Smbataberd is located at the top of a mountain ridge to the east of the village of Artabuynk and to the west of Yeghegis, at a height of 2000 meters.[5][6] It was built in a very advantageous position, guarded by steep cliffs on its eastern, western and southern sides, which are further reinforced by the fortress walls.[7][8] The large, pyramidal defensive walls that completely surround the fortress are relatively well preserved.[4][7][8] The walls are made of large, wedge-shaped, hewn basalt stones as well as unworked stones, held together with lime mortar.[4][8][9] The walls are 2–3 meters thick,[8][10][9] and the semi-circular towers along the wall are 8–10 meters tall.[10] The fortress is divided by a wall into northern and southern sections, each of which had its own keep.[2][9] Within the confines of the fortress little remains except for the faint foundations of buildings near the fortification walls and the keep located at the highest point of the site.[7] Some ruins of habitable buildings and cisterns have been preserved.[9] Part of the structures within Smbataberd were probably special princely living quarters built during the 13h century.[4] The fortress has three entrances։ northern, eastern and western, but it can only be approached and entered from the northern, main entrance.[4][10] The northern and eastern entrances are hall-like, with ruins of guardhouses and watchtowers above them.[10] The fortress received its water supply from springs near Tsaghats Kar Monastery through a water pipe.[9]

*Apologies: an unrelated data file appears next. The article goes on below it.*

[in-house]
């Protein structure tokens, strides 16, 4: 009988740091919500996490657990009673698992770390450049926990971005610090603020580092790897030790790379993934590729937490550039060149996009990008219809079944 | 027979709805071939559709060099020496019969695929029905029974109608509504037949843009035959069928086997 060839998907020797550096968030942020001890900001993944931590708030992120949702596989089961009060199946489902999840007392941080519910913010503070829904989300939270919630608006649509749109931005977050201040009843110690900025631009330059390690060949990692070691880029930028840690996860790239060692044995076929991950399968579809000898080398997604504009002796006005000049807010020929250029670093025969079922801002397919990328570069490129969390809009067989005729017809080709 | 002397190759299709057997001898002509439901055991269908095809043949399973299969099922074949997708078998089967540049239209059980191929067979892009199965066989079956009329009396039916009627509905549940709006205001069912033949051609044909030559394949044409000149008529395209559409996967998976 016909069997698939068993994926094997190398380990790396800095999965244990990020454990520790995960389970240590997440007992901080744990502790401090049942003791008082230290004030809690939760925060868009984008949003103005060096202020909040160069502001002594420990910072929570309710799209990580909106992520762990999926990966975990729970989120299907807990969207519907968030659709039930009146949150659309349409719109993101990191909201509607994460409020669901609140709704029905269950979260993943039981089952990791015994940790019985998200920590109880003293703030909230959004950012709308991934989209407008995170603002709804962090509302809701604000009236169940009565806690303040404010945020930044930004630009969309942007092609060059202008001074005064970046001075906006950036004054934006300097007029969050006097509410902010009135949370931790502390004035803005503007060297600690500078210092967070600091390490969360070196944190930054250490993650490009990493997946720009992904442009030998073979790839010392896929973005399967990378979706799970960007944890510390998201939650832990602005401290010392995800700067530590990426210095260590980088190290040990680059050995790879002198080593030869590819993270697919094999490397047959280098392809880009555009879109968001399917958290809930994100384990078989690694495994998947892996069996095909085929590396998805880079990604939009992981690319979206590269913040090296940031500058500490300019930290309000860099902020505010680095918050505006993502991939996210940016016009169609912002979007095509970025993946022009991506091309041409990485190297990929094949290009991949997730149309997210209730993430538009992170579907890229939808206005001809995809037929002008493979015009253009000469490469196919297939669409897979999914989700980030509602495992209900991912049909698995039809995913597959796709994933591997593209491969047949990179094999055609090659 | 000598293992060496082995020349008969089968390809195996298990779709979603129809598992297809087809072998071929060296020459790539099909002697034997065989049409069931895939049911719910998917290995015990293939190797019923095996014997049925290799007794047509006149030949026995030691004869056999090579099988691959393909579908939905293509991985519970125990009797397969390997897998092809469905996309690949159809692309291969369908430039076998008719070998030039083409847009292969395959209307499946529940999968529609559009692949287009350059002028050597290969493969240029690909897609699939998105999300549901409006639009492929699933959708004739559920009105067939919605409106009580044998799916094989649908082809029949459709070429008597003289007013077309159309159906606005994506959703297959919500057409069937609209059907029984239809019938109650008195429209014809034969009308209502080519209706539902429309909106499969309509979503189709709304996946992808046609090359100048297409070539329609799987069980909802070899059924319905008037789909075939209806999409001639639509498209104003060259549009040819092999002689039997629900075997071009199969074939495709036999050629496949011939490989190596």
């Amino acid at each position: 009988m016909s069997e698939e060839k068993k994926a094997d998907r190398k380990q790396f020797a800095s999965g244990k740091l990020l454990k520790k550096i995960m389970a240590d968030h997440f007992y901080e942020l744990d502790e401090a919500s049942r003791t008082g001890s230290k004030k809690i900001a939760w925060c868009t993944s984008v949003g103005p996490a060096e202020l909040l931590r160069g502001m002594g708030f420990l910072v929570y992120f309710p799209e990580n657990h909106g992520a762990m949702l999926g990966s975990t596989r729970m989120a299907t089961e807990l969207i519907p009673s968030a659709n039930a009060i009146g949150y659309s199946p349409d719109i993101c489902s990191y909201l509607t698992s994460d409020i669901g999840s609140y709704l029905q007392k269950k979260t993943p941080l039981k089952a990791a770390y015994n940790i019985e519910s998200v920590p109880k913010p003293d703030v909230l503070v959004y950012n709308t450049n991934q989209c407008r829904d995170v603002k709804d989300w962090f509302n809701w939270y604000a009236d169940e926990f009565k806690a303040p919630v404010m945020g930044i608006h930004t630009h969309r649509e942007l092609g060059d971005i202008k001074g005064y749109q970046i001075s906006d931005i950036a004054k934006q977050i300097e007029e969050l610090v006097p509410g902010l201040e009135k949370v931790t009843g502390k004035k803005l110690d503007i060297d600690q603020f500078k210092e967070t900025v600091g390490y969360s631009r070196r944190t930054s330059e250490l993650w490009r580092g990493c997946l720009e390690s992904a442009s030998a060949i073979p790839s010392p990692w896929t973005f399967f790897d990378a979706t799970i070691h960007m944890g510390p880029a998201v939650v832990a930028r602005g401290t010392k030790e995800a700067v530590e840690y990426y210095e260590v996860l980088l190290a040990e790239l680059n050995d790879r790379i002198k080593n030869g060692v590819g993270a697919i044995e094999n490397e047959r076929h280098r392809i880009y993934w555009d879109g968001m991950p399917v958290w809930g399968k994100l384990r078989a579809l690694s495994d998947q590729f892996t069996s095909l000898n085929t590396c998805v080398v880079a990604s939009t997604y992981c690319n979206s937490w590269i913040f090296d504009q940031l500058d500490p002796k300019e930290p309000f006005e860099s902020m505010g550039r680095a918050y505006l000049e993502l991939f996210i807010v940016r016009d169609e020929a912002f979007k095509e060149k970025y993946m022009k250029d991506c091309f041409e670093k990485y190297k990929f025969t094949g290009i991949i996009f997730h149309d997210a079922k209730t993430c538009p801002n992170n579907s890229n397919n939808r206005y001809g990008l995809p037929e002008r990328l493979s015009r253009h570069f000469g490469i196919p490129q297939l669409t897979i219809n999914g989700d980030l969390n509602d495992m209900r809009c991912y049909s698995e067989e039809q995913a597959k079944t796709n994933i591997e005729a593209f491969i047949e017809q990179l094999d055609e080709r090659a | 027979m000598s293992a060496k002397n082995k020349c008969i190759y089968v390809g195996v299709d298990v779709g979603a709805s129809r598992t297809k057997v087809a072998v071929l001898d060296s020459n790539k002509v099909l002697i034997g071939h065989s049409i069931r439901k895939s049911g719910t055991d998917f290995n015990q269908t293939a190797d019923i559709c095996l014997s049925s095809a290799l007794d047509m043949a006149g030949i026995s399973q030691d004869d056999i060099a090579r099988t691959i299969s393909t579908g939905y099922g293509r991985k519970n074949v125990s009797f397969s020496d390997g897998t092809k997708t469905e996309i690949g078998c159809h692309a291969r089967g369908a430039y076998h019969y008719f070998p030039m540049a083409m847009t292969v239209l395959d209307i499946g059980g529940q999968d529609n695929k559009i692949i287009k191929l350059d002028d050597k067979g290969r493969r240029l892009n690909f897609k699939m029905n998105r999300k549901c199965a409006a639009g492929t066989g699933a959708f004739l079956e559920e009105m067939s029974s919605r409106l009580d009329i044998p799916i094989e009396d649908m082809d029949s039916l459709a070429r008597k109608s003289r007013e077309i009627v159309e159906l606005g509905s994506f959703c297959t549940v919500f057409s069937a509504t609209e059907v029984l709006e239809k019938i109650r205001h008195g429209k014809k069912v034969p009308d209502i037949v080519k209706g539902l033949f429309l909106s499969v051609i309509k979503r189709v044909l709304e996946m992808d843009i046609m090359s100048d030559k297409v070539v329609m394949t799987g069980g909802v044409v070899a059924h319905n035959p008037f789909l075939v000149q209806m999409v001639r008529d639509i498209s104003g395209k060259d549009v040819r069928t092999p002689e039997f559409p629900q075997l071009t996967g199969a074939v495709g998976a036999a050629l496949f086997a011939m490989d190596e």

Some sources write that Smbataberd was constructed during the 9th, 10th or 11th centuries,[1][9] although others suggest that it may have existed as early as the 5th century or earlier, and was extensively fortified in the 10th century.[2][5][11] Smbataberd served as the citadel for the settlement of Yeghegis, which was the seat of the Syuni princes of Syunik in the 9th and 10th centuries.[1] The construction and name of Smbataberd is traditionally connected with the 10th-century prince Smbat Syuni (mentioned by Stepanos Orbelian as living in 936).[2][3] In the 970s, with the foundation of the Kingdom of Syunik, the branch of the Syuni dynasty which ruled the kingdom made Kapan its capital, while a separate branch of the dynasty maintained its seat at Yeghegis.[3] In 1002 or 1003, the branch of the Syunis based in Yeghegis submitted to the rule of the Bagratid king Gagik I of Armenia.[3]